13. 13. 11/08/15 Populations that experience a bottleneck effect or a founder effect are usually more susceptible to genetic drift. Sometimes its a social pressure among humans in particular. The instances of hemophilia among the British royal family for instance. Pressure was (and in some cases still is) placed on members of the Royal Family to marry only Royals. The result is that genes become magnified since there is a reduction in genetic diversity.
  14. 14. 11/08/15 Emphasize that a reduction in genetic diversity has a negative impact on offspring. For example, most deleterious alleles like cystic fibrosis are recessive. If these negative genes are ones that are left in the reduced gene pool then it increases the probability that they will be expressed.
  15. 15. 11/08/15 The new, yet small population colonizes the area.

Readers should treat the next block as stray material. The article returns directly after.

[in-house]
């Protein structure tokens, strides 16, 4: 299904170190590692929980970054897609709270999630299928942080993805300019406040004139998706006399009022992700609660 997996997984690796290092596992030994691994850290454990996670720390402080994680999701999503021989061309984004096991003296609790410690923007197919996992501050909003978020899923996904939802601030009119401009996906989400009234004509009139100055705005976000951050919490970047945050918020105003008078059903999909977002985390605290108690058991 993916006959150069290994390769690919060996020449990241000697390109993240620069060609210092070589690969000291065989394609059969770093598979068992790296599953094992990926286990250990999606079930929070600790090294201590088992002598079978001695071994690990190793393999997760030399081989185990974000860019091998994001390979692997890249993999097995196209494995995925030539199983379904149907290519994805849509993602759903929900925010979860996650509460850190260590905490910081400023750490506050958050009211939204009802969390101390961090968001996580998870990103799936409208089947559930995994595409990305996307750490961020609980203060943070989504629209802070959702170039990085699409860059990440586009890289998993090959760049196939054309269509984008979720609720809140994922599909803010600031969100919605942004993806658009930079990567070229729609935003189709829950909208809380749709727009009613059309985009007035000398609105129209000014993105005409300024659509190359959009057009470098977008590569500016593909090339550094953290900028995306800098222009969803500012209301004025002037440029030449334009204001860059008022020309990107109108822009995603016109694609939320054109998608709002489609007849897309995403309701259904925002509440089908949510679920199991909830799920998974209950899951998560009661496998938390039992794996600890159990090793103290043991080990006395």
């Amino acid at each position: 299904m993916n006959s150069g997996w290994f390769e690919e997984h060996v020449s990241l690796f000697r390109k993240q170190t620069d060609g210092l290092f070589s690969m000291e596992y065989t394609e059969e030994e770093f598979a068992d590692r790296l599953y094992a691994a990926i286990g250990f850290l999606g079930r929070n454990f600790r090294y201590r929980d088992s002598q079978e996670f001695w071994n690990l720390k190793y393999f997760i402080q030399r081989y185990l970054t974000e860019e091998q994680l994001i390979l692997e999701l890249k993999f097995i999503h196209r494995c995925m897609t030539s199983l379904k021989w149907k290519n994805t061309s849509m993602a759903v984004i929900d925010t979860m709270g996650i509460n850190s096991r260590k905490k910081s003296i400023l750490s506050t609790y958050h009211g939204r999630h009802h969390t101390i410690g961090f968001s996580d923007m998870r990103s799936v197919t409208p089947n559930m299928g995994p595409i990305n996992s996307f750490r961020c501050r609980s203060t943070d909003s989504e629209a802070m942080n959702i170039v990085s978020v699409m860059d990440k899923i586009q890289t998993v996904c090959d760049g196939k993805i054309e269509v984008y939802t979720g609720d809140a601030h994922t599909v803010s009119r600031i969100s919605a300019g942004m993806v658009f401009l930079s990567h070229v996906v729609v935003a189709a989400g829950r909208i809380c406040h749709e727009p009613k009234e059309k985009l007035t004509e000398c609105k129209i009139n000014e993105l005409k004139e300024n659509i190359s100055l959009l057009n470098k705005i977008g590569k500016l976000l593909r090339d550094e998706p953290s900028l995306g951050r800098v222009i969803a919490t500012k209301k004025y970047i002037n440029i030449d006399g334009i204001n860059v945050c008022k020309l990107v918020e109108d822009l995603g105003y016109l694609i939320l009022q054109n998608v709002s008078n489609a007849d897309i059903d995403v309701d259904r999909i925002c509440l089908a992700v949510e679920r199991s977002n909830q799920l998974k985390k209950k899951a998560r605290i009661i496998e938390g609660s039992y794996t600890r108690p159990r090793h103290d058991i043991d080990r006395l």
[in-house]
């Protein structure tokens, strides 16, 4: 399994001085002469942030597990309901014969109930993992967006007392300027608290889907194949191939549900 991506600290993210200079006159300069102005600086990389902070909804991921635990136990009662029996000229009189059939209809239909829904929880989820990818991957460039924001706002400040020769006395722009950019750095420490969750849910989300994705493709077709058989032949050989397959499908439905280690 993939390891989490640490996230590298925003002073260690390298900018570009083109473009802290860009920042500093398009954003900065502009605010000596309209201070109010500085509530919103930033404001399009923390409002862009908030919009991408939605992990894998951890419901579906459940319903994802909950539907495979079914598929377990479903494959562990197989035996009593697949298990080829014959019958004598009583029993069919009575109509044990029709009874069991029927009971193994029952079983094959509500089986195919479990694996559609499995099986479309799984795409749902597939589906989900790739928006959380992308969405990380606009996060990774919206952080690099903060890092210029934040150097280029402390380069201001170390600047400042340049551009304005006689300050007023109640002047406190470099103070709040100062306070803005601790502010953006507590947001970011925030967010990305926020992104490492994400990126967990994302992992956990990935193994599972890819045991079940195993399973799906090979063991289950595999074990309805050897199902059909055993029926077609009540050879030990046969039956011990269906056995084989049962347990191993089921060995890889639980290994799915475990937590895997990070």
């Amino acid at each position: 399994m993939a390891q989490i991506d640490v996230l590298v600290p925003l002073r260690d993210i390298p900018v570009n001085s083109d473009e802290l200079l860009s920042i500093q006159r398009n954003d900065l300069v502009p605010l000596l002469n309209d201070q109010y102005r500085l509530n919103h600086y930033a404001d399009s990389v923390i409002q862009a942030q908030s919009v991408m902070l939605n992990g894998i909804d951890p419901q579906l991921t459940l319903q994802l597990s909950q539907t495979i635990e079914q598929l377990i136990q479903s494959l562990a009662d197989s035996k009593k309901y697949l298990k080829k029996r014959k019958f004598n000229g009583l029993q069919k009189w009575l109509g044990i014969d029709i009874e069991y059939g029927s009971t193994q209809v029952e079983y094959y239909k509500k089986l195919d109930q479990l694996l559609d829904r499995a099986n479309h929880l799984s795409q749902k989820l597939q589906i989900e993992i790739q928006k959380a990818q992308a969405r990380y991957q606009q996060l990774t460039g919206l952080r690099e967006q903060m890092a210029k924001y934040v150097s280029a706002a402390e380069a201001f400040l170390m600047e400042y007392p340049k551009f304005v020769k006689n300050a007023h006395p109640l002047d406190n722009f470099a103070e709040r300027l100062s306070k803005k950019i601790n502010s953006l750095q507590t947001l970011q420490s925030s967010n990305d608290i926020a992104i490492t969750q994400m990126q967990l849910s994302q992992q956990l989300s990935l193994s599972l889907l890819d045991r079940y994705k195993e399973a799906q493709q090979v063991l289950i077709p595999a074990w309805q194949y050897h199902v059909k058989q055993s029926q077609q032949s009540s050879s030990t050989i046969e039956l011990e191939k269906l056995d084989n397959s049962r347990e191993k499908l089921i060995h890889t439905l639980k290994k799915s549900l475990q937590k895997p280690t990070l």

16. 16. 11/08/15 http://io9.com/the-founder-effect/
  17. 17. 11/08/15 http://io9.com/the-founder-effect/
  18. 18. 11/08/15 Another interesting American case of the Founder Effect involves the Fugates of Troublesome Creek in Kentucky. http://www.rootsweb.ancestry.com/~kyperry3/Blue _Fugates_Troublesome_Creek.html and http://news.yahoo.com/humans-eventually-look- brazilians-140349518.html
  19. 19. 11/08/15 Random mating is the exception rather than the norm. Most mating is nonrandom. Emphasize that time and space also factor into nonrandom mating. For example, pollen from Ohio is more likely to cross pollinate a neighboring tree in Ohio rather than a tree in Oregon. However, truly nonrandom mating would imply that these events would have an equal probability.
  20. 20. 11/08/15 Emphasize that in addition to a flashy appearance males often have vocalizations and compete with other males to attract females.
  21. 21. 11/08/15 Emphasize a gene is determined beneficial if it gives an organism an advantage which depends entirely on the environment.